More WALL-E News

This film continues to stir up conversations. Here are a few of the best articles I’ve found recently.

By the way, I hearby predict the eventual opening of WALL-E World, a new theme park dedicated to the lonely robot in all of us. Of course it must be closed when the Griswold’s arrive.

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3 Responses to More WALL-E News

  1. tikistitch says:

    Great links! Was especially glad to hear the Hello Dolly composer likes the movie. I need to get a Hello Dolly CD, as the Wall*E soundtrack unfortunately only has fragments of those great tunes.

    • lorenh says:

      As regards “Hello Dolly” CDs — while WALL•E used the musical sequences from the 1969 movie; a superior version of the musical is available via the Original Cast recording CD from the 1994 Broadway revival (which I was privileged to see during its national tour . . . at her Seattle hometown nonetheless!) Carol Channing is far more a quintessential and entertaining Dolly Levi than a then-young Barbara Streisand was in the 1969 movie. So as the WALL•E Soundtrack CD already contains the musical numbers the WALL•E film used from the 1969 Hello Dolly movie (excepting the latter chorus portion of “Put on Your Sunday Clothes”), I’d recommend going for a richer overall CD “Hello Dolly” experience with the 1994 Original Cast Revival recording!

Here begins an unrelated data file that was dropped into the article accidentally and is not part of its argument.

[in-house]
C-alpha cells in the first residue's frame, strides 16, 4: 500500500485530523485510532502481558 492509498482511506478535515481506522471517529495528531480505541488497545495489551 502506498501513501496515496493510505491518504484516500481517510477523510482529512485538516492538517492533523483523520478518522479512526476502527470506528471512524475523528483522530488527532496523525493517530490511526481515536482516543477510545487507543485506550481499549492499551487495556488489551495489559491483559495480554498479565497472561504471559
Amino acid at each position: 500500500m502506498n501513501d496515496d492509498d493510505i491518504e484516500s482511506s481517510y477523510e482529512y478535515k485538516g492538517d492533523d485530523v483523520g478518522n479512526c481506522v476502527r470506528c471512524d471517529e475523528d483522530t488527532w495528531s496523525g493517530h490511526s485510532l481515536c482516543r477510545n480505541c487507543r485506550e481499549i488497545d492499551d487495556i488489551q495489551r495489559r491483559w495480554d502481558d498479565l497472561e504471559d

2. Greg says:

    So true about #2. Watching WALL-E last night, I couldn’t help think of the line, “Water…? You mean like from the toilet?” LOL. Still, nothing’s original anymore. It really bugs me when people start talking about how one film/book rips off another. Pixar just did it better. If it’s not a copyright violation, I don’t care.

    WALL-E is my fave Pixar film to date. I knew Pixar had yet another smash on their hands when I got to see the “rough cut” preview in Portland last November. Yes, I’m bragging (grins). Only the first 20 mins was fully rendered. The rest was a combination of partially-rendered scenes and hand-drawn, animated storyboards. But even from that, I could tell this story was more unique than most Hollywood fare, which boils down to “good vs. evil” in almost every blockbuster.

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